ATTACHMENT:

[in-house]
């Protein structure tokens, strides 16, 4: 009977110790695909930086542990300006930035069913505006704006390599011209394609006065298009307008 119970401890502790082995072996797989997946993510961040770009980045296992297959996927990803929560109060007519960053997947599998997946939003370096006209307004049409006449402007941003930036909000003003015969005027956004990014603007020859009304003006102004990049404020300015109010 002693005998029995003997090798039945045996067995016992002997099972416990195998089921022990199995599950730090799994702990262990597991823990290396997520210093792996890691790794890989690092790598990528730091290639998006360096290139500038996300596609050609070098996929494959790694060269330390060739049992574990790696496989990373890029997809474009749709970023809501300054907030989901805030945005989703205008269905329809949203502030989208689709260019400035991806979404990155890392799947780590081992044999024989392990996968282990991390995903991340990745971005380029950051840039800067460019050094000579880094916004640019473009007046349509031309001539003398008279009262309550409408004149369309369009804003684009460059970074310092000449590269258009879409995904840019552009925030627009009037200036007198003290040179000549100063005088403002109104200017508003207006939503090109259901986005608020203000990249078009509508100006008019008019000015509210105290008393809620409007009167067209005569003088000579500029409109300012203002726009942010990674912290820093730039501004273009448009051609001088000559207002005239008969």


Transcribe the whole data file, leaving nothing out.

[in-house]
């Protein structure tokens, strides 16, 4: 009977110790695909930086542990300006930035069913505006704006390599011209394609006065298009307008 119970401890502790082995072996797989997946993510961040770009980045296992297959996927990803929560109060007519960053997947599998997946939003370096006209307004049409006449402007941003930036909000003003015969005027956004990014603007020859009304003006102004990049404020300015109010 002693005998029995003997090798039945045996067995016992002997099972416990195998089921022990199995599950730090799994702990262990597991823990290396997520210093792996890691790794890989690092790598990528730091290639998006360096290139500038996300596609050609070098996929494959790694060269330390060739049992574990790696496989990373890029997809474009749709970023809501300054907030989901805030945005989703205008269905329809949203502030989208689709260019400035991806979404990155890392799947780590081992044999024989392990996968282990991390995903991340990745971005380029950051840039800067460019050094000579880094916004640019473009007046349509031309001539003398008279009262309550409408004149369309369009804003684009460059970074310092000449590269258009879409995904840019552009925030627009009037200036007198003290040179000549100063005088403002109104200017508003207006939503090109259901986005608020203000990249078009509508100006008019008019000015509210105290008393809620409007009167067209005569003088000579500029409109300012203002726009942010990674912290820093730039501004273009448009051609001088000559207002005239008969």